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Transportation priorities in Downtown Atlanta, 1908 versus 2016


This weeks’s Throwback Thursday from MARTA Guide has a great 1908 pic of Union Station in Downtown Atlanta.

This is roughly the location of the currently-in-the-news parking deck owned by the state. The city wants to get ownership of the deck from the state by swapping city-owned Memorial Park & Bobby Jones Golf Course for it.

Why? so that Underground Atlanta can have more parking. The parking is desired by developers who want to purchase Underground — which already has two massive parking decks — so they can provide easy car access to planned new retail.

This is very telling in terms of transportation priorities in 1908, when the city was served primarily by passenger rail and streetcars, versus 2016.

Underground Atlanta is next to a MARTA rail hub and bus lines, it’s near the Atlanta Streetcar, and it’s embedded in what WalkScore tells is one of the most pedestrian oriented places in the city. But even with all that, the city is eager to give in to developer demands for added car parking. Take a look at this preliminary plan for the redevelopment of Underground and notice all of the parking that would be available to the property:

underground-atlanta-plan 750xx1050-1400-104-0

That’s a lot of parking. We’re selling this site short — and undermining the potential for a more walkable, transit-friendly Atlanta — by allowing this level of parking capacity for the development and inducing car trips. What about the new 100 bikes that are coming to Downtown as part of the new bike-share program? Do we want to put more car trips on these streets at the same time that we’re encouraging transit and bicycle use?

A Downtown neighbor of mine, Kyle Kessler, studied the parking here and compared it to a similarly mixed-use development in Midtown. He writes: “The parking deck at Plaza Midtown, designed in 2004, has 881 parking spaces. If the same retail and residential parking ratios were used as what’s been proposed with the Underground Atlanta redevelopment, the parking deck would have more than 1,140 parking spaces. That’s 30% more parking.”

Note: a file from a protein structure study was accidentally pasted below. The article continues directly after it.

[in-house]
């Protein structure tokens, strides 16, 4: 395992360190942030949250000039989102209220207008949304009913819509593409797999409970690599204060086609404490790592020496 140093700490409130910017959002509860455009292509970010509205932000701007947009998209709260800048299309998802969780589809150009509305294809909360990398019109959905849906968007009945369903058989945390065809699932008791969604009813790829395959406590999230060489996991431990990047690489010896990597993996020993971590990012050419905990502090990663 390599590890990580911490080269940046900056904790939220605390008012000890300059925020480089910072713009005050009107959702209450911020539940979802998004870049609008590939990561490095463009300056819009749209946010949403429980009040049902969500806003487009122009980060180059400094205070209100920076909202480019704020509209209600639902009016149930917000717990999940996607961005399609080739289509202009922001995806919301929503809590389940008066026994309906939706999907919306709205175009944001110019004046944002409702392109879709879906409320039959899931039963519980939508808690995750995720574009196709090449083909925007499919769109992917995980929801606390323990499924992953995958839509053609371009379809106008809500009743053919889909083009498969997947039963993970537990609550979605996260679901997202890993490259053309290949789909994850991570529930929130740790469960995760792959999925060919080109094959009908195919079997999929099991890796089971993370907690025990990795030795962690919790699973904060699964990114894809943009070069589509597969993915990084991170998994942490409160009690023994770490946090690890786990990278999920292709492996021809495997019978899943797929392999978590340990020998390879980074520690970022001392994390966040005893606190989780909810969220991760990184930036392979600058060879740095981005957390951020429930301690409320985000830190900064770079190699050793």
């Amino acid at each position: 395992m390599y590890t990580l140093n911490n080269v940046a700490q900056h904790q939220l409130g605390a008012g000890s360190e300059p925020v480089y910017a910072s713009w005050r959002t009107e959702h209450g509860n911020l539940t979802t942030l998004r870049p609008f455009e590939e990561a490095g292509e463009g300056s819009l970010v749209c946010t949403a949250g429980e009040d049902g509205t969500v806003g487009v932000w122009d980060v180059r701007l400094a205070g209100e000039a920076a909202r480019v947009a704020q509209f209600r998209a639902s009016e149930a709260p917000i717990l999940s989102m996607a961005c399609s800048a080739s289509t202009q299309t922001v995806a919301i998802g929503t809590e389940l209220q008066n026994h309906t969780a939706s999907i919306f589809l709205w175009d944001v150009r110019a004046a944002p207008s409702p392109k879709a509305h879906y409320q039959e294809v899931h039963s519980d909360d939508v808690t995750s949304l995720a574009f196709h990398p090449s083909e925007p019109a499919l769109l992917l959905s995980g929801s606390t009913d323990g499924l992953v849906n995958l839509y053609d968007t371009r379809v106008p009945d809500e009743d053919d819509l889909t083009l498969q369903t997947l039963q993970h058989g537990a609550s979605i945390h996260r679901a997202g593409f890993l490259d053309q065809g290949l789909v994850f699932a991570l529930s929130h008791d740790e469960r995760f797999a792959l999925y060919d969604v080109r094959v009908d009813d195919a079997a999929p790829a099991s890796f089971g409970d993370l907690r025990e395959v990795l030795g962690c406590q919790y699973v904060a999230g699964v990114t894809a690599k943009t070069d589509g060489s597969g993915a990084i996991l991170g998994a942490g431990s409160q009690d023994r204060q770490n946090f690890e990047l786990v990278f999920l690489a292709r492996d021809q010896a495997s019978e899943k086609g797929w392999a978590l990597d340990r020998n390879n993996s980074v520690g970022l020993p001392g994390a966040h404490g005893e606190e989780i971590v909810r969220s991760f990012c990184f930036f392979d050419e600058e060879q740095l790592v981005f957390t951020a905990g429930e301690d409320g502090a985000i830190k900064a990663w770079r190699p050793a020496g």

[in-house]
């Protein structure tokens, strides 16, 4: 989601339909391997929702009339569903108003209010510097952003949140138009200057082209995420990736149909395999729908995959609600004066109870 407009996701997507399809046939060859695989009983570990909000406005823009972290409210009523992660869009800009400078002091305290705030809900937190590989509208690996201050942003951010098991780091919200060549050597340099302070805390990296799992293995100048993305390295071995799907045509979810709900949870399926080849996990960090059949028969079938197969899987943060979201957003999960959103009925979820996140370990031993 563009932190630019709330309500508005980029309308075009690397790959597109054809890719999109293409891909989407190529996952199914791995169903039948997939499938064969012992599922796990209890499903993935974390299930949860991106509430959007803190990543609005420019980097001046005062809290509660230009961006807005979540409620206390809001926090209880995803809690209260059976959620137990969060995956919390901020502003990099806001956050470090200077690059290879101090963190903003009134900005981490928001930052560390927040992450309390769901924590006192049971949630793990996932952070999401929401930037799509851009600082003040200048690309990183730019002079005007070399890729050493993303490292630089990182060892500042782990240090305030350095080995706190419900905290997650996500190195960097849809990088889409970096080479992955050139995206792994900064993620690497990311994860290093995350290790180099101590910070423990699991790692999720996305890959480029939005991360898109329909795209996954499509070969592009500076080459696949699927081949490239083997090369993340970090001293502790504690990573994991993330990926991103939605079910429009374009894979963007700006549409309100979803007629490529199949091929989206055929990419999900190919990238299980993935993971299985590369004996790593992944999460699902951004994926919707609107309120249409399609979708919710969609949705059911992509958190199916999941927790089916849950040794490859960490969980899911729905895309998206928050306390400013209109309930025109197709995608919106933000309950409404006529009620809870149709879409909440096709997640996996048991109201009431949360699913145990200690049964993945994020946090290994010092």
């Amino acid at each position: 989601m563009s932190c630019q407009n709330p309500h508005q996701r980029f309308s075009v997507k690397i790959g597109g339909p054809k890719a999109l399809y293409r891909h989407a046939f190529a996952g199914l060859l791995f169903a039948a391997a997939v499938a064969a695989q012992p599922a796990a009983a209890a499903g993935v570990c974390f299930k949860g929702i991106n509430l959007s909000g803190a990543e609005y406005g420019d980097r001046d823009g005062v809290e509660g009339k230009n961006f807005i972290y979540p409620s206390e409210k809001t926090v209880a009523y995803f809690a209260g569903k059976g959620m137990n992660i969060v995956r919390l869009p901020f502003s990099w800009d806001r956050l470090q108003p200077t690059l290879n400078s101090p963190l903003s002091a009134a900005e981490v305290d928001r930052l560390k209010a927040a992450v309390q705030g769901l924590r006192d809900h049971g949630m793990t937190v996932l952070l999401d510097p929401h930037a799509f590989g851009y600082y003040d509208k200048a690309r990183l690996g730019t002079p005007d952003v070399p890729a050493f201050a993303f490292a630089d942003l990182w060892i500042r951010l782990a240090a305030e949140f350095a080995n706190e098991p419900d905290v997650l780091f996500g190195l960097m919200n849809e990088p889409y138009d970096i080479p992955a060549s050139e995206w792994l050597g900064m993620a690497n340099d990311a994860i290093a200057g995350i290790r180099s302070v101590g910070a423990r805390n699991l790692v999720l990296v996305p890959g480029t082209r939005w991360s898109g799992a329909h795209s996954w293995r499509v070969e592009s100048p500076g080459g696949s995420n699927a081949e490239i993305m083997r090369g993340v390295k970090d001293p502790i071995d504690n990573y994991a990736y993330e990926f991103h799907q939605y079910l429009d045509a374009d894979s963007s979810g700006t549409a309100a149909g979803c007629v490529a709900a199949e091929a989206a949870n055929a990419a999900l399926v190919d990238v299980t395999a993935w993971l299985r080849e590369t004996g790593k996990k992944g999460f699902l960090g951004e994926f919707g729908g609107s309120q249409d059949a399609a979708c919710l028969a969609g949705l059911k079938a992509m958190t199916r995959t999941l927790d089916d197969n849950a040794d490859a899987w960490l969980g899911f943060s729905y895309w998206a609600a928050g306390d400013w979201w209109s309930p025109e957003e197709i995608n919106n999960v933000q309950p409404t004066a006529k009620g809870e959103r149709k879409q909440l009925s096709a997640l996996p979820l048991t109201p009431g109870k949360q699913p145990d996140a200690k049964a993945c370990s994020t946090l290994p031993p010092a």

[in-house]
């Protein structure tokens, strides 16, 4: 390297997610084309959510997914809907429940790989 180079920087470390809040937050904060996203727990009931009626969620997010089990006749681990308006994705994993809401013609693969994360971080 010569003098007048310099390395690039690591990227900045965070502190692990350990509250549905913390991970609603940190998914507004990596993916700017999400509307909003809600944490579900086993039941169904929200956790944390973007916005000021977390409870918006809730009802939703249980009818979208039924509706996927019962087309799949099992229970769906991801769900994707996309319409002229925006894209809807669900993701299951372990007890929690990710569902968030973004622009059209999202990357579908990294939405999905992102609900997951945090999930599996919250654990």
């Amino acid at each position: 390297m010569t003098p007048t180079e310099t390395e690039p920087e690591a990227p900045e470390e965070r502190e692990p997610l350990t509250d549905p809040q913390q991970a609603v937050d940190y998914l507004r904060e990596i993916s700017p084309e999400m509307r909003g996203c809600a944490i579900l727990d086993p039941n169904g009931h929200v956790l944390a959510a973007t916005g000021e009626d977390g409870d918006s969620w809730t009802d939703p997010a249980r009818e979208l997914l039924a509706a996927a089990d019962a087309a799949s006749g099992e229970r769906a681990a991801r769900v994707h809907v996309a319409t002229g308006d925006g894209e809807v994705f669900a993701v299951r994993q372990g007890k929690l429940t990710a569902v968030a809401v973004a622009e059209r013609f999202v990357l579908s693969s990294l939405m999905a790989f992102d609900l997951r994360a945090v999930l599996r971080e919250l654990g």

We’re going in the wrong direction if we’re allowing transit-adjacent projects in the Downtown core to have more parking capacity than what’s seen elsewhere in the city. How about something more innovative?

Downtown Austin, TX is adding a 30-story mixed-use tower without parking at all! A housing complex in San Francisco is reducing parking capacity byproviding Uber credits! These are the types of innovations befitting the downtown of a big city. Let’s get some of that kind of bold thinking in Atlanta.

Yes, this parking deck near Underground Atlanta already exists. This is not technically new capacity being created in the overall area. But obtaining it via a land swap (and losing ownership of green space in the process) in order to provide dedicated parking for new retail in the middle of transit-connected Downtown — that’s wrong. We need less parking for new developments in the city’s center so that we induce fewer car trips. We need these big, transformative projects to move Atlanta toward a better transportation future instead of being a reflection of the car-centric past.

The mayor and other Atlanta leaders have said some impressive, bold things about the city having a future based on transit rather than cars. So then why, when it comes to actual projects being developed, are we still seeing cars get such a priority?

Read more about the issue of parking with our principle #4: Rethink Parking.

Photo of Union Station, Downtown Atlanta, at top: from GSU website

UPDATE: on 06/06/2016, Atlanta City Council voted to trade Bobby Jones Golf Course for the state-owned parking deck in Downtown. In doing so, they’ve given up control of green space, and they’ve also saddled Downtown with a car-centric retail space next to the city’s transit nexus at Five Points Station. A double whammy of bad decisions. Better leadership is needed.